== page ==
Located in an attractive valley surrounded by conifer-covered hills, this park features a campground next to what used to be a small lake created by a dam across the Eel River. Overlooking the former lake is the elegant Benbow Inn, built in the 1920s. Sadly a four-lane highway now cuts right through the middle of the campground and past the inn's otherwise splendid terrace. What's more, to save on maintenance and seismic retrofitting costs and to protect the salmon, the artificial lake is no longer filled, leaving a less-than-scenic gravel lakebed. In fact the park's name has been changed from "Benbow Lake State Recreation Area" to just "Benbow State Recreation Area"
While the inn with its nice restaurant remain popular, the campground has been closed since 2013 and the park's day use area is little-used when the lake is empty; on a recent Labor Day weekend, it had all of two visitors. Without the lake and the campground, there really isn't much to see and do here.
The park has a single trail loop that was mainly for the benefit of campers. In fact, it's not possible to park anywhere near the trailhead. You have to park in the day-use area across the river, ford the river, and walk a half-mile to the trailhead. The trail can't be reached if the river is too high to cross.
When the campground was open, the trail was surprisingly busy compared to the much more spectacular trails just a few minutes to the north. The well-built trail actually passes through some old-growth redwoods on its way to a heavily-logged flat where a redwood mill once stood. However, the scenery along the trail, including the old growth, is pretty mundane.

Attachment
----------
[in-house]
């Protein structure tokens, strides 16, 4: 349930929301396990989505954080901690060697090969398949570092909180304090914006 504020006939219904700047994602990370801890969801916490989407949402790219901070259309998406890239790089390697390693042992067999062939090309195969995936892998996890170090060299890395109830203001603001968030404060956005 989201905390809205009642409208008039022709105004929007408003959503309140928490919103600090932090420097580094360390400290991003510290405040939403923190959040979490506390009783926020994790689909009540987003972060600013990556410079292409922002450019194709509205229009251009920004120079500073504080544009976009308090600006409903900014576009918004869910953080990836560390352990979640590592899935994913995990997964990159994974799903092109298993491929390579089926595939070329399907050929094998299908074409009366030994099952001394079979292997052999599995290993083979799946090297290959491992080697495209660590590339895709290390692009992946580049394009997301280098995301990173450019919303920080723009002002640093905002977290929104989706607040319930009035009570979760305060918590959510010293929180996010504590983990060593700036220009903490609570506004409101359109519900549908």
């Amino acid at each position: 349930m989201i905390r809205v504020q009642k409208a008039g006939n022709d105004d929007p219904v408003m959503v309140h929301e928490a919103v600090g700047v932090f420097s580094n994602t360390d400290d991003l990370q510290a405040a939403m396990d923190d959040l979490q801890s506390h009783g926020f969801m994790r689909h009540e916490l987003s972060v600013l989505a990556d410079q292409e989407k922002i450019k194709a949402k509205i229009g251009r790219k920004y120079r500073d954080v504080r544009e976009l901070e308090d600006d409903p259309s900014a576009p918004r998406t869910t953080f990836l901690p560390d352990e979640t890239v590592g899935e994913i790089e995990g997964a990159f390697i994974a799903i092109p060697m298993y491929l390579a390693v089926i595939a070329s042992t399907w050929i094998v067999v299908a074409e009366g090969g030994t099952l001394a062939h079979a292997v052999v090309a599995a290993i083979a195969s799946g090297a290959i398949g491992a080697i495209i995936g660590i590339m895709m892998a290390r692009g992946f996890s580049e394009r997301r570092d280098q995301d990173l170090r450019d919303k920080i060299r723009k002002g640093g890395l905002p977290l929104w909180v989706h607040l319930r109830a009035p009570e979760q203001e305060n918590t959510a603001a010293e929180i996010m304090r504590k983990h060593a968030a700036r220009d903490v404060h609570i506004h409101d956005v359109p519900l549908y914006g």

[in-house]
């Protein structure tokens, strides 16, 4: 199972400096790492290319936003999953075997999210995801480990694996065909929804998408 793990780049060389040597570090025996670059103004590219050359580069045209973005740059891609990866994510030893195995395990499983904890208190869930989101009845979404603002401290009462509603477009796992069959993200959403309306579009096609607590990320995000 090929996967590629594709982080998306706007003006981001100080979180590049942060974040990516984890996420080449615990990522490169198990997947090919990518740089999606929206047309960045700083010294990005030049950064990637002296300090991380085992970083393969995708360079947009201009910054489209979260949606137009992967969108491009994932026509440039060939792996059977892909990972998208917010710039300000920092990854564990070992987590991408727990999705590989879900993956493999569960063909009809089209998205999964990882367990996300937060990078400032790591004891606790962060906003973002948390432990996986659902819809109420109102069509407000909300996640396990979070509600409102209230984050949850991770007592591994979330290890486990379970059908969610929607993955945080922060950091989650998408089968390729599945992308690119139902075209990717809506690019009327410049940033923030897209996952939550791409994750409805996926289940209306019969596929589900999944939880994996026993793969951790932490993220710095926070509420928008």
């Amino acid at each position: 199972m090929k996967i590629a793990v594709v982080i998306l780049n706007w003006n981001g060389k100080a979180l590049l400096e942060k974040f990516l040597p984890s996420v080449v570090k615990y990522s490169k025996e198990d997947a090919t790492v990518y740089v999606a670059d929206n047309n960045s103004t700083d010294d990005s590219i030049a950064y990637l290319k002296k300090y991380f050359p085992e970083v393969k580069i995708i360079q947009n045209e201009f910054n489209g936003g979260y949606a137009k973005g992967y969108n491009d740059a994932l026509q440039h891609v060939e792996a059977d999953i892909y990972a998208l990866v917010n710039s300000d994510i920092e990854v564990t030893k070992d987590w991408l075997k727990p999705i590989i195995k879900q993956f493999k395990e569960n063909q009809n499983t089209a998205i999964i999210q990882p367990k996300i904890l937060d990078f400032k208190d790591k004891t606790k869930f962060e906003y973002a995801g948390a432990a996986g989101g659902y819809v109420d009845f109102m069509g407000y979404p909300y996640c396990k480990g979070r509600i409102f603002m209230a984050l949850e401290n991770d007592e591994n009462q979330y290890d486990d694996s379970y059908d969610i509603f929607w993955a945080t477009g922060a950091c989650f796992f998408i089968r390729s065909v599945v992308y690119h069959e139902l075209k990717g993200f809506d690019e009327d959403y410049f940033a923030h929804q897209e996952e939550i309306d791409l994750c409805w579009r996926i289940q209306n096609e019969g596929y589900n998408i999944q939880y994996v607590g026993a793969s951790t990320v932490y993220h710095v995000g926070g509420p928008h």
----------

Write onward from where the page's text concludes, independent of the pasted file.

Click here to see the trailhead location in Google Maps.
Starting from the day use area, head down toward the river and turn left. Cross under the freeway, ford the river (it's only about 3 inches deep at the end of summer, but there's a lot of algae and the rocks are slippery), and continue along the gravelly beach on the other side until you see a path leading up the slope to your right. Take the path into the campground and turn right when you reach the paved road. Cross under the freeway again. In a few more yards you'll see the trailhead directly in front of you.
The trail starts off with a gentle climb up a pleasantly-wooded hillside, arcing around the campground. Soon you come to an intersection with the Pioneer Trail, which breaks off to the left and climbs the hillside. The trail is slightly longer than the main trail and also has more climbing, but it also has more redwoods. On the other hand, the main trail has a spur to an overlook with a view of the inn.
The trail ends at a T intersection with the main trail. Turning left, the trail descends and then abruptly enters a dark, logged forest. Below you is an alluvial flat that's been completely logged.
The trail bottoms out and then reaches the mill site, which contains only two rusting hunks of iron. The trail continues a short distance, briefly entering a part of the flat where old-growth redwoods remain (though the area is so small that there are only about six redwoods left), then climbing gently and ending at the disassembled dam, which has a sort of worn-out industrial look and is not really all that scenic. Below the dam, you can continue to make your way along the river's gravel banks.
© 2010, 2017 David Baselt